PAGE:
AI and ADHD Banner Image

You can’t open a news site, turn on the radio, or walk down the street without hearing about AI (artificial intelligence) right now. I admit it has heavily intrigued me with it for the last few months after not doing much *knowingly* with it when Chat GPT was released to the public in November 2022.

I’ll say I’ve been stunned with what it can do from something as simple as breaking down a task or telling me about the similarities of ADHD and Asteroids (this generated some amusing copy…my first chatGPT prompt…see here). I’ve used it to help generate outlines and starting points for professional presentation submissions. I’ve generated first drafts of blog posts and newsletter content. I’ve asked it to analyze some journal writing and asked it to analyze a conversation to see what stylistic elements were there and offer suggestions of how to proceed. I often ask for 3 paragraphs in German written at the level of a 3rd grader (my comfortable comprehension level, currently)

Most of us have been quietly using versions of AI for years whether or not we’ve known it. 

The first AI service is often attributed to IBM’s Deep Blue, which was a chess-playing computer program developed in the 1980s and 1990s. Since then, AI services have evolved significantly. These processes include learning (the acquisition of information and rules for using the information), reasoning (using the rules to reach approximate or definite conclusions), and self-correction. AI can be broadly classified into two types: narrow AI, which is designed to perform a narrow task (e.g., facial recognition or internet searches), and general AI, which can perform any intellectual task that a human being can do.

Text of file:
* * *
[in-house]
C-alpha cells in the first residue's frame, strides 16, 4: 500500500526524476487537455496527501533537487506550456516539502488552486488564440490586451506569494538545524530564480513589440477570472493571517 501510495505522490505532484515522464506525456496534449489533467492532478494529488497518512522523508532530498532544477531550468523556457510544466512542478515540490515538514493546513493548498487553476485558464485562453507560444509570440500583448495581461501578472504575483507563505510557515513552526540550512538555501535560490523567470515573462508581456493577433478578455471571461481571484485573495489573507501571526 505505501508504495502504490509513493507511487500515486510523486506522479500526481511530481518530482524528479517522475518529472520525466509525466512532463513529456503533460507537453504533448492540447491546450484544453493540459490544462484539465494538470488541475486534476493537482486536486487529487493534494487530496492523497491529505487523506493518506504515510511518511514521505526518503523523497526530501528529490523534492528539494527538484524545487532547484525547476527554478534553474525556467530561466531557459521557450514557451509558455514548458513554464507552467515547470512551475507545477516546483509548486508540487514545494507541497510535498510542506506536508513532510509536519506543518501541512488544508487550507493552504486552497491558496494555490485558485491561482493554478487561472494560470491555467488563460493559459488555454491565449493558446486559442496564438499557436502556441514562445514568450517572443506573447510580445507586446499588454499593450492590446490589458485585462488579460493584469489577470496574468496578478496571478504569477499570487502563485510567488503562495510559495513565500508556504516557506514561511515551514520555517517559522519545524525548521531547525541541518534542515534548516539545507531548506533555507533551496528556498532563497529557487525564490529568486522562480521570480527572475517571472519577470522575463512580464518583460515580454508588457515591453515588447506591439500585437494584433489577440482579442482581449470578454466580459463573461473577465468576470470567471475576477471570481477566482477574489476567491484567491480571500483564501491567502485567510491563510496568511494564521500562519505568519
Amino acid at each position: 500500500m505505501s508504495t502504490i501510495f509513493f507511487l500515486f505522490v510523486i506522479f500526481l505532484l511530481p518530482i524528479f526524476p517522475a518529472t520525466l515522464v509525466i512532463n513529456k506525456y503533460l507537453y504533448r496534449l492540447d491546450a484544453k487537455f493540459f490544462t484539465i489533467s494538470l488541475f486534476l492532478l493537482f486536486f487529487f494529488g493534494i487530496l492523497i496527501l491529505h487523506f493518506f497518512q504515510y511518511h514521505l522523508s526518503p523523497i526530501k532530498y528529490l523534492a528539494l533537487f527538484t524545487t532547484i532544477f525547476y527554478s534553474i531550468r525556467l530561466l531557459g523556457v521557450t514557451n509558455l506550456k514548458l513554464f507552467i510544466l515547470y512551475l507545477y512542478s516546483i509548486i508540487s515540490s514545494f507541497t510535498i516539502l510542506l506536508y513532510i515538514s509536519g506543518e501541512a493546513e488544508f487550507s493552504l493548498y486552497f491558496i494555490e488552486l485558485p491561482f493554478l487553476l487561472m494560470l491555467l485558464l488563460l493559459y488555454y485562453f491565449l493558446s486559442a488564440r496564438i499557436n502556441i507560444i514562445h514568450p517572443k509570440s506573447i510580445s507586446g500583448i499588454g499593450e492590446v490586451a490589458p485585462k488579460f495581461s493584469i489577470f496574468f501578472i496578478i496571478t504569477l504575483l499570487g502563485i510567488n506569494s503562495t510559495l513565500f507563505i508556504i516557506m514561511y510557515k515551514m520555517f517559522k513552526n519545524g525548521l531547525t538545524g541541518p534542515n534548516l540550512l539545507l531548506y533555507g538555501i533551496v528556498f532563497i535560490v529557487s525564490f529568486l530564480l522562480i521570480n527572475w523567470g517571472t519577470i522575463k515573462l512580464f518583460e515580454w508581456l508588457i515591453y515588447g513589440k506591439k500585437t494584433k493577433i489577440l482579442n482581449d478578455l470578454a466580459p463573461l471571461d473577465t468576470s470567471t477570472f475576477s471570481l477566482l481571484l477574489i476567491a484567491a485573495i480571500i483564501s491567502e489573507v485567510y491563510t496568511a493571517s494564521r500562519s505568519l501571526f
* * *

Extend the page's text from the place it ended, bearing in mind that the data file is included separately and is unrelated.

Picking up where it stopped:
AI is increasingly being integrated into various aspects of our daily lives, often behind the scenes, in ways that people may not realize. People use AI in many common places:

  1. Virtual Assistants: Virtual assistants like Siri, Google Assistant, and Alexa use AI to understand and respond to user queries, perform tasks, and provide personalized recommendations.
  2. Email Filters and Spam Detection 
  3. Social Media Algorithms: Social media platforms like Facebook, Instagram, and Twitter use AI algorithms to curate personalized content feeds,
  4. Online Customer Support 
  5. Fraud Detection: Financial institutions and credit card companies use AI algorithms to detect and prevent fraudulent transactions by analyzing patterns, identifying anomalies, and flagging suspicious activities.
  6. Traffic Optimization: AI is used in traffic management systems to analyze real-time data from sensors, cameras, and GPS to optimize traffic signals, predict congestion, and suggest alternate routes.
  7. Medical Diagnosis and Imaging: AI is utilized in medical imaging systems to assist in the detection of diseases like cancer, identify abnormalities, and provide diagnostic recommendations based on the analysis of medical images.
  8. Language Translation: Online translation services like Google Translate use AI algorithms.

What are ways people with ADHD can use AI?

AI can be incredibly beneficial for individuals with ADHD. Here are a few ways they can use AI:

  • Time management: AI can assist with setting reminders for appointments, deadlines, or taking medication.
  • Focus assistance: Some AI apps can monitor user activity and provide alerts when it appears they’re becoming distracted.
  • Task management: AI can help manage tasks, break them into smaller, more manageable parts, and track progress.